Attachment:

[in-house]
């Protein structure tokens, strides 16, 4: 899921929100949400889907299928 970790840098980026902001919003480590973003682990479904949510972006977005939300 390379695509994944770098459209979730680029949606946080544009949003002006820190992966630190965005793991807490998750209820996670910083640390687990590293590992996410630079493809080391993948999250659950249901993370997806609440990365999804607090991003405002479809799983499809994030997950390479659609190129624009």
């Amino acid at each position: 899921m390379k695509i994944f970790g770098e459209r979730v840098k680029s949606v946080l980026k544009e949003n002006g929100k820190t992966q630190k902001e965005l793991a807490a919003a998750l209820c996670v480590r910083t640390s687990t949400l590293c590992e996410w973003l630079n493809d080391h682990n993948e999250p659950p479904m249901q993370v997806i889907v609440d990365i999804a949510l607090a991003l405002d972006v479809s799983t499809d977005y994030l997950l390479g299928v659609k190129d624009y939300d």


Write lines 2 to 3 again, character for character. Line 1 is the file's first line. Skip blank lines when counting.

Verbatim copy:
């Protein structure tokens, strides 16, 4: 899921929100949400889907299928 970790840098980026902001919003480590973003682990479904949510972006977005939300 390379695509994944770098459209979730680029949606946080544009949003002006820190992966630190965005793991807490998750209820996670910083640390687990590293590992996410630079493809080391993948999250659950249901993370997806609440990365999804607090991003405002479809799983499809994030997950390479659609190129624009």
């Amino acid at each position: 899921m390379k695509i994944f970790g770098e459209r979730v840098k680029s949606v946080l980026k544009e949003n002006g929100k820190t992966q630190k902001e965005l793991a807490a919003a998750l209820c996670v480590r910083t640390s687990t949400l590293c590992e996410w973003l630079n493809d080391h682990n993948e999250p659950p479904m249901q993370v997806i889907v609440d990365i999804a949510l607090a991003l405002d972006v479809s799983t499809d977005y994030l997950l390479g299928v659609k190129d624009y939300d």